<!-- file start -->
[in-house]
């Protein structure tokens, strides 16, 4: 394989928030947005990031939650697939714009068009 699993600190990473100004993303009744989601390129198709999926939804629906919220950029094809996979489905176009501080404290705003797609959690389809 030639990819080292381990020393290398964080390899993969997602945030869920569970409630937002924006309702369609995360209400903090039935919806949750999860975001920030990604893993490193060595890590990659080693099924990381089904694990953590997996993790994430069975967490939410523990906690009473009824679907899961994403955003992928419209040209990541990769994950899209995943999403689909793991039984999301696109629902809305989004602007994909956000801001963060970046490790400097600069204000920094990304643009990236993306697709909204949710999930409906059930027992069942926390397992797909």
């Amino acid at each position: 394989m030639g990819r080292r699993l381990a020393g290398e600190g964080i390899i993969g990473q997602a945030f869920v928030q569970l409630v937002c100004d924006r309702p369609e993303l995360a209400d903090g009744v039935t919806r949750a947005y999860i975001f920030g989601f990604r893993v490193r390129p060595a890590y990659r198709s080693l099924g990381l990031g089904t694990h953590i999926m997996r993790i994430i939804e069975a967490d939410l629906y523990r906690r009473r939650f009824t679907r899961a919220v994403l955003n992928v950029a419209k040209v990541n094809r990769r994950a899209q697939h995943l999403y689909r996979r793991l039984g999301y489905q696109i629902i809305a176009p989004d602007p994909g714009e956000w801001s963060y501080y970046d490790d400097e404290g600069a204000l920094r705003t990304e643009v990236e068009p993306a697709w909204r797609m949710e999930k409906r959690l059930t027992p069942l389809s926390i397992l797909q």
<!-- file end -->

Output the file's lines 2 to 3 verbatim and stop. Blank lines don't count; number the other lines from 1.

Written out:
């Protein structure tokens, strides 16, 4: 394989928030947005990031939650697939714009068009 699993600190990473100004993303009744989601390129198709999926939804629906919220950029094809996979489905176009501080404290705003797609959690389809 030639990819080292381990020393290398964080390899993969997602945030869920569970409630937002924006309702369609995360209400903090039935919806949750999860975001920030990604893993490193060595890590990659080693099924990381089904694990953590997996993790994430069975967490939410523990906690009473009824679907899961994403955003992928419209040209990541990769994950899209995943999403689909793991039984999301696109629902809305989004602007994909956000801001963060970046490790400097600069204000920094990304643009990236993306697709909204949710999930409906059930027992069942926390397992797909």
């Amino acid at each position: 394989m030639g990819r080292r699993l381990a020393g290398e600190g964080i390899i993969g990473q997602a945030f869920v928030q569970l409630v937002c100004d924006r309702p369609e993303l995360a209400d903090g009744v039935t919806r949750a947005y999860i975001f920030g989601f990604r893993v490193r390129p060595a890590y990659r198709s080693l099924g990381l990031g089904t694990h953590i999926m997996r993790i994430i939804e069975a967490d939410l629906y523990r906690r009473r939650f009824t679907r899961a919220v994403l955003n992928v950029a419209k040209v990541n094809r990769r994950a899209q697939h995943l999403y689909r996979r793991l039984g999301y489905q696109i629902i809305a176009p989004d602007p994909g714009e956000w801001s963060y501080y970046d490790d400097e404290g600069a204000l920094r705003t990304e643009v990236e068009p993306a697709w909204r797609m949710e999930k409906r959690l059930t027992p069942l389809s926390i397992l797909q």